cans in Long Island's Nassau County. festation of a similar situation in our larger life
These beginning teachers clearly had their as a people. As a matter of fact "the lack of
problems. In the main, the problems derived from purpose" subject has been getting plenty of at
1 Keniston, Kenneth, "Alienation and the Decline of Utopia," tention by social commentators and important
The American Scholar, Spring 1960, p. 181. publications. Dr. Harold Taylor, for example,

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upon returning from five months abroad declared the realities in their own lives would be to make
recently, "I have returned to find my country in a mockery both of the causes and of themselves.
a state of aimlessness and confusion rare in his
Their skepticism should not be so surprising.
tory, a confusion of aims which comes close to After all they have lived their lives in the culture
anarchy."2 Or Kenneth Keniston, in a remarkably of the big sell. To survive with some sense of
perceptive article, maintains that the vocabulary personal integrity it has been necessary that they
of social commentary is dominated by terms like : acquire skepticism similar to the villagers who had
alienation, estrangement, withdrawal, indifference, heard the cry "wolf" too often. When every tooth
disaffection, noninvolvement, neutralism, and that
paste is hawked as being the scientifically effi
"the direction of cultural change is from commit cacious one, who will believe it when one comes
ment and enthusiasm to alienation and apathy."3 along with valid evidence to support its claims?
Such august publications as the New York Times For whatever reasons, the hallowed slogans of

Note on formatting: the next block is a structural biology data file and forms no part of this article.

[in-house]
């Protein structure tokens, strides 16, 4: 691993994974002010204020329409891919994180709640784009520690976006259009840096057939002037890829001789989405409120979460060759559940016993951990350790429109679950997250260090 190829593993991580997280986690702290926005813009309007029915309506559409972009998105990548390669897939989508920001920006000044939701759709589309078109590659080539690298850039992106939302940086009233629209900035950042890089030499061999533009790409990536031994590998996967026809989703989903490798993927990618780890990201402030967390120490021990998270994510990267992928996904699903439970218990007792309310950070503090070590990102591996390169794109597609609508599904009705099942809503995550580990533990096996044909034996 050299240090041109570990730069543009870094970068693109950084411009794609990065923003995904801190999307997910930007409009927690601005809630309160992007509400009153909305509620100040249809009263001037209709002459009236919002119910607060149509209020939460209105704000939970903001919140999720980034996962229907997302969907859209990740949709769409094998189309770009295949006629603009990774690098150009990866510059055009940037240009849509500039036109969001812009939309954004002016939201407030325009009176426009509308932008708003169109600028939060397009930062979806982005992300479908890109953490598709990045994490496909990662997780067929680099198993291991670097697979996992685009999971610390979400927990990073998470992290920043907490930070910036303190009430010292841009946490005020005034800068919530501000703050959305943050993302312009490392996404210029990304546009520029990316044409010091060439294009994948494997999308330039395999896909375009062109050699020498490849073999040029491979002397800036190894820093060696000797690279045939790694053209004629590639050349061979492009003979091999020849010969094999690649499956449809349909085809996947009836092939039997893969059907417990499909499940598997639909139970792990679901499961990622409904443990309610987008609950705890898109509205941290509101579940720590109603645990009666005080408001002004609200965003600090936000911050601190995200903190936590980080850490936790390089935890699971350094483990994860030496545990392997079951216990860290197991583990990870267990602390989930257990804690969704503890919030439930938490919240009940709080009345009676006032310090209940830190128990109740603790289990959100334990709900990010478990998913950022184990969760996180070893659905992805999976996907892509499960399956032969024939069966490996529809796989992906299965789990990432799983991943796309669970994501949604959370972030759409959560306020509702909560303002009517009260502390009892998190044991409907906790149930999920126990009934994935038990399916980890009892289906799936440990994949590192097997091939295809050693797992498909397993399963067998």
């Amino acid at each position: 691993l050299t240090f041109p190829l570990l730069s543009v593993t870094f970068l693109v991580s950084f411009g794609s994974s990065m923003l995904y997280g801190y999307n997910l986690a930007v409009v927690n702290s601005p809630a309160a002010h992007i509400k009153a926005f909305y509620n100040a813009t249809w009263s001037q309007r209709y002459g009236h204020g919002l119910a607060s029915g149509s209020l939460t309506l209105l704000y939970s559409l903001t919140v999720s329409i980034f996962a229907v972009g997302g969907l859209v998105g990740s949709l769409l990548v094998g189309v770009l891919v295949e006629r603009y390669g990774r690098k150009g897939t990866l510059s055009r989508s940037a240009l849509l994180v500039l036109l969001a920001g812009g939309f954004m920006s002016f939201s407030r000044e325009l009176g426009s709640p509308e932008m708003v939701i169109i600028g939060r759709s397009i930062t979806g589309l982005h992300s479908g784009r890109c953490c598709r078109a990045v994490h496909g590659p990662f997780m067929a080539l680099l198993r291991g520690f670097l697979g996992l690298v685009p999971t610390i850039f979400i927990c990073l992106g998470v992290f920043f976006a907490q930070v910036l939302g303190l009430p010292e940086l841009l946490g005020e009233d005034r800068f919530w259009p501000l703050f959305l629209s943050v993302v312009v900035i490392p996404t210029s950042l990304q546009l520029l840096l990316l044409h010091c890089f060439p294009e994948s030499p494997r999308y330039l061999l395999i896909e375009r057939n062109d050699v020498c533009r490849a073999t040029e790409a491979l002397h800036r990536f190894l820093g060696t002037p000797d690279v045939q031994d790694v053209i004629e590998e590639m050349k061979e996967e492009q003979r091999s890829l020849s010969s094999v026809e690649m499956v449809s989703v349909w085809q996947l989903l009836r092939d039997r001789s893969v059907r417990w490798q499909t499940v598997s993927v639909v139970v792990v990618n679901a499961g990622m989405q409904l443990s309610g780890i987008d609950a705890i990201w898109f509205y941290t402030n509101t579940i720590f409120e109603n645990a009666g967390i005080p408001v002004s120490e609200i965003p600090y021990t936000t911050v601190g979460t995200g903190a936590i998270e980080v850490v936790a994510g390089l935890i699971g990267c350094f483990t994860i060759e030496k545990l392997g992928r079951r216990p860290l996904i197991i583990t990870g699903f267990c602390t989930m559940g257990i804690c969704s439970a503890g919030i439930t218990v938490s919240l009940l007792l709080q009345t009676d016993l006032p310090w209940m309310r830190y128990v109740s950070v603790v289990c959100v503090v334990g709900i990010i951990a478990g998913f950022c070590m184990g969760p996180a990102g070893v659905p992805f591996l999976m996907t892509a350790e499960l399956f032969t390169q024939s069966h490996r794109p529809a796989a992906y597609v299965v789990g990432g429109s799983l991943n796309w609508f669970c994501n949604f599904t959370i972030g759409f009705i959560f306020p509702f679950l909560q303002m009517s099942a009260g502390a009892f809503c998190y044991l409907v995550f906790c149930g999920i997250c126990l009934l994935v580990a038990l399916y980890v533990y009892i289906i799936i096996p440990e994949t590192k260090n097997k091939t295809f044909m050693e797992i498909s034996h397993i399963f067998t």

and Life magazine cofeatured recently a major the culture?"free enterprise," "free way of life,"
series on national purpose or lack of it. "social justice," "the democratic way"?have
While the present author is skeptical of the taken on a jaded quality and fail to move our
efficacy of such an approach of trying to breathe young people. We may lament it, because it is
a hot sense of purpose into us by broadcasting true that genuine value obtains in many of the
impressive pronouncement by eye-catching na slogans, but the lament itself is ineffectual.
tional figures, his experience with thirty young All this does not mean that these young teach
American adults this summer convinced him that
ers are without fight and courage, even though
the problem is real enough. It needs attention by they have sinking feelings at the sight of older
all of us?for our own sakes even more than for
colleagues who seem to have lost these qualities.
"the nation's purposes." It probably can be man They are willing still to give of themselves. It
aged with some success only by painful, candid is interesting to note the concern they show about
searching with a few fellow-seekers?and beyond the commitment that appears to be present in
that in the quiet persistent questing of one's own Russian students and teachers. They reject the
inner life. Communist goals, but envy the condition where
The present condition of skeptical noncommit the individual?teacher or otherwise, presumably
ment is by no means, however, an unmixed evil. is made to feel that he is needed urgently for the
It may contain the seeds of sound health. This accomplishment of important ends. They wish
resides in the fact that today's young people that they honestly could say they had such feelings.
really care enough and are stubbornly honest In the absence of these, the sobering question
enough not to permit themselves to be taken in remains how long can such young people work
by spurious or irrelevant sloganeering. Besides, with professional skill and verve, in the face of
the last several generations have seen idealistic problems of discouraging magnitude?
visions too often and too brutally shattered before If one wishes to work with them in this area
their eyes to be eager customers for others. So, what approach is possible? To what sources may
where values are concerned, they make clear one turn? The truth is that probably none of us
enough that their attitude is "Let the seller be clearly knows the way in our troubled condition.
ware." In fact, "the sell" is out with them. For The effort here will be confined to reporting on
this, we owe them respect. one source which seemed to offer some promise.